DoH: "No evidence" MMR linked to autism

"No link" between MMR baby jab and autism
"No link" between MMR baby jab and autism

The Health Protection Agency (HPA) and Department of Health (DoH) have welcomed compelling evidence that the MMR vaccine does not cause autism.

An independent study, claiming to be the most comprehensive ever taken, found no link between children given the MMR vaccine against measles, mumps and rubella and autism.

The combined injection has been the subject of controversy since Dr Wakefield questioned its safety in an article in the Lancet ten years ago.

Successive studies have failed to find a link between MMR and autism but a significant number of parents have refused to allow their child to have the combined injection.


New research, published in the Archive of Diseases of Childhood, compared the blood samples of children for levels of measles virus and antibody levels. It found no difference between autistic children and those without the condition.

HPA's Dr David Brown, who worked on the research, said: "The study found no evidence linking MMR to autistic spectrum disorder and the paper adds to the overwhelming body of evidence from around the world supporting the use of MMR.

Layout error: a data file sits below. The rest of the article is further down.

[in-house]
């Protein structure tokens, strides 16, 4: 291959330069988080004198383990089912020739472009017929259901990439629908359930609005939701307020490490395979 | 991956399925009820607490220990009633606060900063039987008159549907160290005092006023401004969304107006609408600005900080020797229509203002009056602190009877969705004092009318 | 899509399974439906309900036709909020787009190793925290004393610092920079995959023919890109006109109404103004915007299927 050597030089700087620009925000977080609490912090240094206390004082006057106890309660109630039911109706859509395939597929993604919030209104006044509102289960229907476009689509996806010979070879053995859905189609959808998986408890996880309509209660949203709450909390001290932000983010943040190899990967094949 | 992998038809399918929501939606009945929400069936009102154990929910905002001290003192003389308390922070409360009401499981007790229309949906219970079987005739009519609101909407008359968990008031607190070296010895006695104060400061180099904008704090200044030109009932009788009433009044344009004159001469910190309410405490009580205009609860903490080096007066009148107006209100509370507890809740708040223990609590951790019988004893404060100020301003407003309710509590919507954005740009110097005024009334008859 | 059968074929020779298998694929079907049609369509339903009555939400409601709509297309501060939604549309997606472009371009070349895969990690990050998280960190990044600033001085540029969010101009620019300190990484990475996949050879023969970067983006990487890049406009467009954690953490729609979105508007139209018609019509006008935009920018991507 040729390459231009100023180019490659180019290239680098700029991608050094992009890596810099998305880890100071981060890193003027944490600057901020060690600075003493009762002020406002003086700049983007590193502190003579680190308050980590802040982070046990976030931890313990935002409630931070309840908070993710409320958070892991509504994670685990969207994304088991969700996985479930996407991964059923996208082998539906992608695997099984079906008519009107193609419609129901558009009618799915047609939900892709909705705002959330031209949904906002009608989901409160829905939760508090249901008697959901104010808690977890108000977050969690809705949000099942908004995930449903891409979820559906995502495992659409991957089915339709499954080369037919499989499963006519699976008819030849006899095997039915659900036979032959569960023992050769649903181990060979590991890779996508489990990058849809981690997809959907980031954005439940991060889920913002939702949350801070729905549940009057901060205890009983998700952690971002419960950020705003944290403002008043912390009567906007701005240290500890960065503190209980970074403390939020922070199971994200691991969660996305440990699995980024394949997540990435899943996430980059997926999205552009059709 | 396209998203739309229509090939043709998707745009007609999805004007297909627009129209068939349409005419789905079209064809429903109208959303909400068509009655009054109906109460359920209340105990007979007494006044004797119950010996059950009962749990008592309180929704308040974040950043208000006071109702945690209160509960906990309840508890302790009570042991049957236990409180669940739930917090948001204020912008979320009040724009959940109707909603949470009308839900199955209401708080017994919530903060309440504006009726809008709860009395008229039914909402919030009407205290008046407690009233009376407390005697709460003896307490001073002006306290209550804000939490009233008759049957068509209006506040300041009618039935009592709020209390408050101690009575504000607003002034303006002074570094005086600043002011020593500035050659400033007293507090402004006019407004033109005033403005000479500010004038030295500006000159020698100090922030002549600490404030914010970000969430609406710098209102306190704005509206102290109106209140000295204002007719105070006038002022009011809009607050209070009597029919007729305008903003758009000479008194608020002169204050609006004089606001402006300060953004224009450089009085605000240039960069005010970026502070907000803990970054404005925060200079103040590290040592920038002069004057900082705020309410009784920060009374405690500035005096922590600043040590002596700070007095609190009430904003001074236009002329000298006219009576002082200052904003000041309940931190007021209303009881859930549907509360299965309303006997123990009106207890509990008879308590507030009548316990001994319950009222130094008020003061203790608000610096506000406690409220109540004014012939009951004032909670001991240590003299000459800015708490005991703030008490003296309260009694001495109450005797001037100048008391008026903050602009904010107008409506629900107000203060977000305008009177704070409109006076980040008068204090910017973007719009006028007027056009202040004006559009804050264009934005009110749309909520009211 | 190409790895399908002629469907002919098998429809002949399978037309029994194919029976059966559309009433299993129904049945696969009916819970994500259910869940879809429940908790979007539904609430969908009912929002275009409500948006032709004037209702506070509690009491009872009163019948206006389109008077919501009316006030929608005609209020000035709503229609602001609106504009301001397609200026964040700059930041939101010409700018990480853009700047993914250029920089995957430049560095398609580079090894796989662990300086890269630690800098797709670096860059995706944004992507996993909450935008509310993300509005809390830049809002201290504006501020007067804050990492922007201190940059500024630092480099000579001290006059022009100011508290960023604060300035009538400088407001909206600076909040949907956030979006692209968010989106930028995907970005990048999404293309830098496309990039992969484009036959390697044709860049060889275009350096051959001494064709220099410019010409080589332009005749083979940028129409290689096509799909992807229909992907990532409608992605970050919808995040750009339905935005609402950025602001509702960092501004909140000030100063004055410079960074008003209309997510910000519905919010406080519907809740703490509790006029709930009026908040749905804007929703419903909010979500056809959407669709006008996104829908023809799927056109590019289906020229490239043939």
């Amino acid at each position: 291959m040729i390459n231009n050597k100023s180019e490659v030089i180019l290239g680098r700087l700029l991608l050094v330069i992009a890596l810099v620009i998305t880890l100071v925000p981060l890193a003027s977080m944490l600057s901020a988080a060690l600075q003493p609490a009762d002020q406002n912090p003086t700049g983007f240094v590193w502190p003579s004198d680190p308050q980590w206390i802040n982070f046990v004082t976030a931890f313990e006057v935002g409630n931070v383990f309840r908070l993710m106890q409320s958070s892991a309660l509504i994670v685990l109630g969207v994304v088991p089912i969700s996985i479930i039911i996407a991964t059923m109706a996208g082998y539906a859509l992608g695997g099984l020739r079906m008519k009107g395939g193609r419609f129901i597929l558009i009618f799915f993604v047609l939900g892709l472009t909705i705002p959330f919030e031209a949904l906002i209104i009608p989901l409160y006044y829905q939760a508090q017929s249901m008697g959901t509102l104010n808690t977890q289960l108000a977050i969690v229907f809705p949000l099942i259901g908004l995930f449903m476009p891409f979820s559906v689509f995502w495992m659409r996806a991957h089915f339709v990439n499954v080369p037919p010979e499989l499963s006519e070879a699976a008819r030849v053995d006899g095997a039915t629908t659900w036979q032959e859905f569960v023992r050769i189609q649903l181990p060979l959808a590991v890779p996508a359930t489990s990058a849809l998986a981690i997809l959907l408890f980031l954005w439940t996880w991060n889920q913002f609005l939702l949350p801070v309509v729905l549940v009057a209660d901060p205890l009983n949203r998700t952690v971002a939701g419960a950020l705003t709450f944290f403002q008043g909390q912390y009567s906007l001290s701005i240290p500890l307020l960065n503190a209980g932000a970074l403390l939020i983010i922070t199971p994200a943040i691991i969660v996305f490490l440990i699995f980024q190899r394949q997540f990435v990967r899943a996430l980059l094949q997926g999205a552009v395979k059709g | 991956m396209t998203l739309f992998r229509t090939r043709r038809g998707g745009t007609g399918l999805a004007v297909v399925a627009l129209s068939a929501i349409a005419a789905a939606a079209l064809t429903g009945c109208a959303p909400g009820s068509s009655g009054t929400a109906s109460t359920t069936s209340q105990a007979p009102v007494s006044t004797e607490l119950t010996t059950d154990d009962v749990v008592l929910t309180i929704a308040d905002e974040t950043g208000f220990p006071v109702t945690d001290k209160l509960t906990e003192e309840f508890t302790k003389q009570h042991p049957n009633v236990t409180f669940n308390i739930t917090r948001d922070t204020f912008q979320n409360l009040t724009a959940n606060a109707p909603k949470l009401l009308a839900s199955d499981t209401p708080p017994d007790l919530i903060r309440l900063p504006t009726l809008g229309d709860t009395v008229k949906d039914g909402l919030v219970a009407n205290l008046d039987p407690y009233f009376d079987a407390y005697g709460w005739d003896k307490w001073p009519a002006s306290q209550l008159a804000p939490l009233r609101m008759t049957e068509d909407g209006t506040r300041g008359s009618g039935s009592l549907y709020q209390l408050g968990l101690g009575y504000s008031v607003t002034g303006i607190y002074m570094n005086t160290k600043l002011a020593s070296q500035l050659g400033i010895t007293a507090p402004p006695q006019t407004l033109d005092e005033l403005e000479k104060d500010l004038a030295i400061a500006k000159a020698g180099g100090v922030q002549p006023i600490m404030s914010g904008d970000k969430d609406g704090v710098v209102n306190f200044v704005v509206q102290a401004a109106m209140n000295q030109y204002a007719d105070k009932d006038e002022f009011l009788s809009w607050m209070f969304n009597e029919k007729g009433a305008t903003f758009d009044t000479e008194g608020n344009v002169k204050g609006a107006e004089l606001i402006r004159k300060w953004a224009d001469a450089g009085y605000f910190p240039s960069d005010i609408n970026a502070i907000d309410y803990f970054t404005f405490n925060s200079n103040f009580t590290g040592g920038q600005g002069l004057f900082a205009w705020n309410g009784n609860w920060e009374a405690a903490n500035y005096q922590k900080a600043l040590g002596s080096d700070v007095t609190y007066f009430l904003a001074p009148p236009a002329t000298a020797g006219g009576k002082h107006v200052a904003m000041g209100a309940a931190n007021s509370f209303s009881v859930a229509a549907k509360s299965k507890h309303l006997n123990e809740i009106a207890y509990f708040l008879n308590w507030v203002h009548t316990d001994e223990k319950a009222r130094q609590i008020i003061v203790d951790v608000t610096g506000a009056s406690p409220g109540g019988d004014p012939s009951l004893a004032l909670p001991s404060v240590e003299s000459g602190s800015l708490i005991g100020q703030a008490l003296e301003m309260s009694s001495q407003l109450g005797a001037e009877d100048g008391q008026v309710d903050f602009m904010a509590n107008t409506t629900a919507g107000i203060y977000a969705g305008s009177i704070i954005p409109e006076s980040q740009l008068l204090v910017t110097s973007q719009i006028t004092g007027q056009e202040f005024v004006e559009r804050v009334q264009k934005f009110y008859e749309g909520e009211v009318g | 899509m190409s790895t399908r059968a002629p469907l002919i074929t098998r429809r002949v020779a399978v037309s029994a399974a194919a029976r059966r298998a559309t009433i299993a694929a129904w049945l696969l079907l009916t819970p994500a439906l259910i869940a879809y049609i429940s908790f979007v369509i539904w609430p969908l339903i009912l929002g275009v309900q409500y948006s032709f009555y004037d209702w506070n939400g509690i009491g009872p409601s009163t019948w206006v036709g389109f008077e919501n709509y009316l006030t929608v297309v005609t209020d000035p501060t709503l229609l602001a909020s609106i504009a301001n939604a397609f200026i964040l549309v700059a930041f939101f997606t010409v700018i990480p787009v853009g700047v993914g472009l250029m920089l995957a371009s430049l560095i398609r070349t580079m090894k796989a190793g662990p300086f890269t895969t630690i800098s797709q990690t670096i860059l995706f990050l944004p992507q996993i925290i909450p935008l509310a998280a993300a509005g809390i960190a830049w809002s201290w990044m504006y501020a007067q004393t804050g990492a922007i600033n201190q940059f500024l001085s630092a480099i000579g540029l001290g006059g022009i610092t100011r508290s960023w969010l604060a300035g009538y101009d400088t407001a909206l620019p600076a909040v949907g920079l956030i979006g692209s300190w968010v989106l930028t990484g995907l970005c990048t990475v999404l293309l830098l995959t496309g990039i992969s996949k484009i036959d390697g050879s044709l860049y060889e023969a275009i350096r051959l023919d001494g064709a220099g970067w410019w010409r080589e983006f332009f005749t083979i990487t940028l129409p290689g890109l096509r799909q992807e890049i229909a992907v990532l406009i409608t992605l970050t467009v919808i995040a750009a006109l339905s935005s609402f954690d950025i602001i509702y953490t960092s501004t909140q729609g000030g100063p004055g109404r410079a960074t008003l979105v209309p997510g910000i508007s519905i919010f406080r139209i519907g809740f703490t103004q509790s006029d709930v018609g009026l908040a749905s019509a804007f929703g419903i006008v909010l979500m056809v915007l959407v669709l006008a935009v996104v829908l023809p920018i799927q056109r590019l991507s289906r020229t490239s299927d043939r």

"Public confidence in the MMR vaccine continues to remain high as the uptake for those receiving their first dose has stayed stable. However, it is also important to remember that children should complete their full course of MMR vaccine or optimum protection."

Professor David Salisbury, director of immunisation at the DoH, said: "It's natural for parents to worry about the health and well-being of their children and I hope that this study will reassure them that there is no evidence linking the MMR vaccine to autism."

Controversy over the MMR jab was stoked in 2001 when Tony Blair refused to confirm if his son Leo had had the injection.

The then-prime minister eventually confirmed Leo had been immunised, claiming his reluctance to comment had been out of a desire to protect his family's privacy.

Mr Blair said at the time: "It is not true that we believe the MMR vaccine to be dangerous or believe that it is better to have separate injections, as has been maliciously suggested in the press, or believe that it is linked to autism."

Two years ago doctors reported rising numbers of measles cases, with outbreaks at the highest level for nearly 20 years.

Experts blamed the rise on reduced take-up of the MMR vaccine.

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